Barz (2018) contends that there is no specification of the phenomenon of first-person authority that avoids falsity or triviality. This paper offers one. When a subject self-ascribes a current conscious mental state in speech, there is a presumption that what she says is true. To defeat this presumption, one must be able to explain how she has been led astray.
Pessimists about moral testimony hold that there is something suboptimal about forming moral beliefs by deferring to another. This paper motivates an analogous claim about self-knowledge of the reason-responsive attitudes. When it comes to your own mind, it seems important to know things “from the inside”, in the first-personal way, rather than putting your trust in another. After motivating Pessimism, the paper offers an explanation of its truth. First-person knowledge is distinctive because it involves knowing a state of mind and (...) finding it intelligible from one’s point of view. It concludes by considering the value of this form of self-understanding. (shrink)
This is the first volume dedicated solely to the topic of epistemological disjunctivism. The original essays in this volume, written by leading and up-and-coming scholars on the topic, are divided into three thematic sections. The first set of chapters addresses the historical background of epistemological disjunctivism. It features essays on ancient epistemology, Immanuel Kant, J.L. Austin, Edmund Husserl, and Ludwig Wittgenstein. The second section tackles a number contemporary issues related to epistemological disjunctivism, including its relationship with perceptual disjunctivism, radical skepticism, (...) and reasons for belief. Finally, the third group of essays extends the framework of epistemological disjunctivism to other forms of knowledge, such as testimonial knowledge, knowledge of other minds, and self-knowledge. Epistemological Disjunctivism is a timely collection that engages with an increasingly important topic in philosophy. It will appeal to researches and graduate students working in epistemology, philosophy of mind, and philosophy of perception. (shrink)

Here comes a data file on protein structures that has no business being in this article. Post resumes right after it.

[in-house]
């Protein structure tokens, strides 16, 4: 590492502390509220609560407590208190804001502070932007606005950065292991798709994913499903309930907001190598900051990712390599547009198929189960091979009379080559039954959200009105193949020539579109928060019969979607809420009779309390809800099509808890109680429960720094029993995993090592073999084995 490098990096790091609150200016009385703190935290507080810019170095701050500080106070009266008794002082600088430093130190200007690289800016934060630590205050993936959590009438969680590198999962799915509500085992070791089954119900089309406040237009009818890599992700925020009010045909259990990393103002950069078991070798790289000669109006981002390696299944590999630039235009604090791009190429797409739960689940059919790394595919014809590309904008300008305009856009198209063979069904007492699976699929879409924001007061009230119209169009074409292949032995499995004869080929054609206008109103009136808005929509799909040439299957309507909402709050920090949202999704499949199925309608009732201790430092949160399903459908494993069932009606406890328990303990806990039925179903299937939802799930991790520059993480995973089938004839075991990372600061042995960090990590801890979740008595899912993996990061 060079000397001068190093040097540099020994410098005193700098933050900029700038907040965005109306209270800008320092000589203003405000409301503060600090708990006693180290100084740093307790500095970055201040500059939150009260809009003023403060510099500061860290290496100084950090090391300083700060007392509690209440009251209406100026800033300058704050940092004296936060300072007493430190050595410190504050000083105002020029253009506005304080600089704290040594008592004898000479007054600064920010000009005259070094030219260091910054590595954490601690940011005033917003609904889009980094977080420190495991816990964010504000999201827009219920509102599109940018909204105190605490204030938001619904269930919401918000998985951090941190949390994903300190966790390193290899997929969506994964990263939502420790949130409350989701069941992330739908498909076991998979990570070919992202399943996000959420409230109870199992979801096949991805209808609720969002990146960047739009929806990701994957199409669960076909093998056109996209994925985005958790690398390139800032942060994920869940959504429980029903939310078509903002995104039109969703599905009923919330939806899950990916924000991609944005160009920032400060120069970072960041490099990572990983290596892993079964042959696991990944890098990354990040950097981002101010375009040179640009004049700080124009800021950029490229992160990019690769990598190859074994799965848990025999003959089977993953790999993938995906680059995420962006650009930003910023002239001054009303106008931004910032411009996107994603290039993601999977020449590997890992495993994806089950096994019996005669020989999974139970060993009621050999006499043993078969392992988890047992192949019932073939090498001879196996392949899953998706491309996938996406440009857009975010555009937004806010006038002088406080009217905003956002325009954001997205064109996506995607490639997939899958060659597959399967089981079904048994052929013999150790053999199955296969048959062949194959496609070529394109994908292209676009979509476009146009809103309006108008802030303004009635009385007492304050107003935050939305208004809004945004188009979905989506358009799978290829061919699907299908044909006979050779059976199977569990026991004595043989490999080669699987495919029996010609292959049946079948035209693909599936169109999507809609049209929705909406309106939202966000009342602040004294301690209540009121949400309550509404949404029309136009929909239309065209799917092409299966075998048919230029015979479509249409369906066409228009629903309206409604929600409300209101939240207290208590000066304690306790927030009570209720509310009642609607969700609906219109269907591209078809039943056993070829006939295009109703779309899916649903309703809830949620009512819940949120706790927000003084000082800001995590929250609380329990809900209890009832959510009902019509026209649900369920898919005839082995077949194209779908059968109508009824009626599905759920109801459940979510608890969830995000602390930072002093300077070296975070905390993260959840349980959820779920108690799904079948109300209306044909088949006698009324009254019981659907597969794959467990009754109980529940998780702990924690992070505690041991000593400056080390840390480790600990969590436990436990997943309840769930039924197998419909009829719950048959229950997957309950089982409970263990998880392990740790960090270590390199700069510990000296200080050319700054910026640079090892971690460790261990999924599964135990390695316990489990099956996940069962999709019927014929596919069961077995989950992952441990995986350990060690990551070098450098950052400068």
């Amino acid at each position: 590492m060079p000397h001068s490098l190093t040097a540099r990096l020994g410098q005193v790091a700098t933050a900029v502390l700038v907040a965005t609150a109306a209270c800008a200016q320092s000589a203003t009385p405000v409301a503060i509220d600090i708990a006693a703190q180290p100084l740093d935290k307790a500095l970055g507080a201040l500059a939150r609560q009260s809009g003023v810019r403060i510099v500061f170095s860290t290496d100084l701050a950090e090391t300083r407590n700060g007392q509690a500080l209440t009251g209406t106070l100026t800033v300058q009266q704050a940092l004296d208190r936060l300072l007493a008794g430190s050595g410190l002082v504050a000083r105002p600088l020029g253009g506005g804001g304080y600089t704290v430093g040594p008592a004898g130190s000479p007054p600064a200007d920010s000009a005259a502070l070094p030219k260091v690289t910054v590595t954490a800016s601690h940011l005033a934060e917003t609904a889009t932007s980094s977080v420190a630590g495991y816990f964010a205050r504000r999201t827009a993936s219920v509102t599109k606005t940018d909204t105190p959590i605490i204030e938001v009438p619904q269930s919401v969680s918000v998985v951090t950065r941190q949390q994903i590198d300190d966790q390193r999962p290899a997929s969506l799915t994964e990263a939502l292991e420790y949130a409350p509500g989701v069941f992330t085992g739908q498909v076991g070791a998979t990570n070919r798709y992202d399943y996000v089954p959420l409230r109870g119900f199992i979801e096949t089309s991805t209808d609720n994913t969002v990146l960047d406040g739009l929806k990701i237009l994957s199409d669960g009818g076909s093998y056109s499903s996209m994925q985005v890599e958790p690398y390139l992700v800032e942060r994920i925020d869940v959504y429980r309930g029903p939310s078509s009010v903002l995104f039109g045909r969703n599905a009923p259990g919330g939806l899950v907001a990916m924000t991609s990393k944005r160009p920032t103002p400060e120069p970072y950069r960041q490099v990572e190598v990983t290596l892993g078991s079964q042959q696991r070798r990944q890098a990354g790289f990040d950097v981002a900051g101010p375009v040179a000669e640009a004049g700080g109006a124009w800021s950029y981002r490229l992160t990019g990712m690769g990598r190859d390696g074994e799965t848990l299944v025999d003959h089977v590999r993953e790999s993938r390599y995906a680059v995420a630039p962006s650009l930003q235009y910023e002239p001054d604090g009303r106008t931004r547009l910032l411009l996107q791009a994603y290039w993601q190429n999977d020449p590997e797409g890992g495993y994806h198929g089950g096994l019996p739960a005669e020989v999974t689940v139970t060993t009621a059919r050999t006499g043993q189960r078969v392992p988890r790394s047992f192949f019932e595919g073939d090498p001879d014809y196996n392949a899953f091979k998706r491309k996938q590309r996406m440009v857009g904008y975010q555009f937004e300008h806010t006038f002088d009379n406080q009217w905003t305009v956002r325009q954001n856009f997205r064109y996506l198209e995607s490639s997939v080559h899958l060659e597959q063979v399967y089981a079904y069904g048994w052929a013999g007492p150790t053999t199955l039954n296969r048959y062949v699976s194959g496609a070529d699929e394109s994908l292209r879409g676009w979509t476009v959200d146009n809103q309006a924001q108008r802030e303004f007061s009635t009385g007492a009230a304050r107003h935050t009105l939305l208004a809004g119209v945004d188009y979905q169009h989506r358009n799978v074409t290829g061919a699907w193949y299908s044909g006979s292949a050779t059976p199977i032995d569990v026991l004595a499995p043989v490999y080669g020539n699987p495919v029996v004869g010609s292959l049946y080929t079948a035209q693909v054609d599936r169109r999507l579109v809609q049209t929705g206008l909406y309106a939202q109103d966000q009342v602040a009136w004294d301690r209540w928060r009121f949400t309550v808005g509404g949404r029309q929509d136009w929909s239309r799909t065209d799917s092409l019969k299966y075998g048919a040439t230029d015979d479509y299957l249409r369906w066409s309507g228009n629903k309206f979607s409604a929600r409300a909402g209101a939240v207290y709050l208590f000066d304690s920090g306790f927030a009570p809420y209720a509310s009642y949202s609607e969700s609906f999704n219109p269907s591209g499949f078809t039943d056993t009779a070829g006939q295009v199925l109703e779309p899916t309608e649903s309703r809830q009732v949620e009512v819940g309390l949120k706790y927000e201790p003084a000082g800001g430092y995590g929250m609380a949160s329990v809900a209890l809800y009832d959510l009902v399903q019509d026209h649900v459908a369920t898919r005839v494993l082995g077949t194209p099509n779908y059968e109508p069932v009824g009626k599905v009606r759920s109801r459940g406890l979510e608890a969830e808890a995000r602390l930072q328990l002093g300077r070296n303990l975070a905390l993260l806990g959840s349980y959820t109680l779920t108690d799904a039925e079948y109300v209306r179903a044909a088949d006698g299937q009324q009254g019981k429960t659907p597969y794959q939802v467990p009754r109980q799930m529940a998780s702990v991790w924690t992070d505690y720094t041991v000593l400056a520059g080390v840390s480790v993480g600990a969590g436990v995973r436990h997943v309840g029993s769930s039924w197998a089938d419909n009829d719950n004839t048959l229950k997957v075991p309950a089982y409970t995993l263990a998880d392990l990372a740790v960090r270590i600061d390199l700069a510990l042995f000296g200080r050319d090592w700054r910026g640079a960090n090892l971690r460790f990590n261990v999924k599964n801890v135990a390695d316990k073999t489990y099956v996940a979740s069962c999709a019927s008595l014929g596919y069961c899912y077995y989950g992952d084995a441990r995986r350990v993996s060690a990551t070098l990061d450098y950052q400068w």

Motivational Internalism is the thesis that, necessarily, moral beliefs are accompanied by motivational states. It is plausible to suppose that while another’s testimony might transmit information and justification, it can’t transmit motivational states such as moral emotions. Thus, Internalism provides a compelling explanation of “Pessimism”, the view that there is something illicit about forming moral beliefs by testimony. This paper presents a nonconstitutive reading of the Internalist thesis and then argues that it supports Pessimism in the form of a defeasible (...) presumption against moral deference. It also argues against views which explain Pessimism by appeal to requirements on moral belief formation. (shrink)